Last week, the Peoples Bank of China released total social financing data showing credit growth continued to slow in October. Credit growth in the first ten months of the year was down 8.9 percent compared with the same period last year. Even better the proportion of off-balance sheet credit issued by banks or non-bank financial institutions –shadow banking credit - such as trust loans, bankers’ acceptance bills, and entrusted loans continued to slow down to 16 percent of total credit so far this year, half the proportion of last year. In a related change, the share of credit from bank loans is up to 61 percent this year, the highest share of total credit since 2012.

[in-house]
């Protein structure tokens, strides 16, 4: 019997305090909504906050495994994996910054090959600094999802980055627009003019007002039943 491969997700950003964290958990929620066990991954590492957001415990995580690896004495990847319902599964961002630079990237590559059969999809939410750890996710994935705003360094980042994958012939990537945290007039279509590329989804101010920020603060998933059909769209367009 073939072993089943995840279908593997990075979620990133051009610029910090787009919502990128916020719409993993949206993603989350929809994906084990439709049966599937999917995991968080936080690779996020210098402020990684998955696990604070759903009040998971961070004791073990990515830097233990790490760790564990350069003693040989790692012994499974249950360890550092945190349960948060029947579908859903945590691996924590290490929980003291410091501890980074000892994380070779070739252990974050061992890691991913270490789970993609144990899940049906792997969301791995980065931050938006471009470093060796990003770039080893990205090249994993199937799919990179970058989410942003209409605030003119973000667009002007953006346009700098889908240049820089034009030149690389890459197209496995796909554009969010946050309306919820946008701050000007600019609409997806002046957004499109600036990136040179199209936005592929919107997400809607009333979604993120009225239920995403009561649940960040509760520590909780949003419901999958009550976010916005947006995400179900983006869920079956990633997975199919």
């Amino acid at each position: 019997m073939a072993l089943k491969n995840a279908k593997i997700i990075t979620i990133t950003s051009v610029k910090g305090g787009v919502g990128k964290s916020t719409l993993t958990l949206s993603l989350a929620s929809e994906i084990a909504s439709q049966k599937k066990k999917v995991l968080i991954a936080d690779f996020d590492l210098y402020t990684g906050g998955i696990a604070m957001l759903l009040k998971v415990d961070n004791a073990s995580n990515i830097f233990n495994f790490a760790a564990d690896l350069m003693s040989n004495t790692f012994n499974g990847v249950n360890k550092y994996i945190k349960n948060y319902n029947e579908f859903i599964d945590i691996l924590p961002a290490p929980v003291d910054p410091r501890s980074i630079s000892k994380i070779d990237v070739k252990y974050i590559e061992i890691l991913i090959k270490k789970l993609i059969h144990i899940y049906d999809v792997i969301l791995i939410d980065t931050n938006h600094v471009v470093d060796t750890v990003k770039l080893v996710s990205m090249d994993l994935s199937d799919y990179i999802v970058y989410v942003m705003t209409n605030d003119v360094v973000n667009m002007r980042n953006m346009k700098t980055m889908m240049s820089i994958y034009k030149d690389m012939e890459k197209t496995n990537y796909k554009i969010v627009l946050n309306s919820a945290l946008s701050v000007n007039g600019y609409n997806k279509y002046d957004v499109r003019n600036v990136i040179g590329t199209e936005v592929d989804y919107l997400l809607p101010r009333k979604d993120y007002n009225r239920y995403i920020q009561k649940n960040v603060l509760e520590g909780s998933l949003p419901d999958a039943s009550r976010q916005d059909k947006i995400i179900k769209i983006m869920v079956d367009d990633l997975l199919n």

This data shows, in spite of growing concerns surrounding slower industrial output and real estate investment, Chinese policymakers remain committed to reducing financial risks. Although policymakers have taken targeted measures to reduce the cost of borrowing for certain groups (mostly home buyers and small businesses), they have been careful to avoid a broader increase in credit. The continued commitment to stabilizing output growth and employment without resorting to more rapid credit growth is a welcome sign that Chinese policymakers are on the right track to managing China’s economic transition.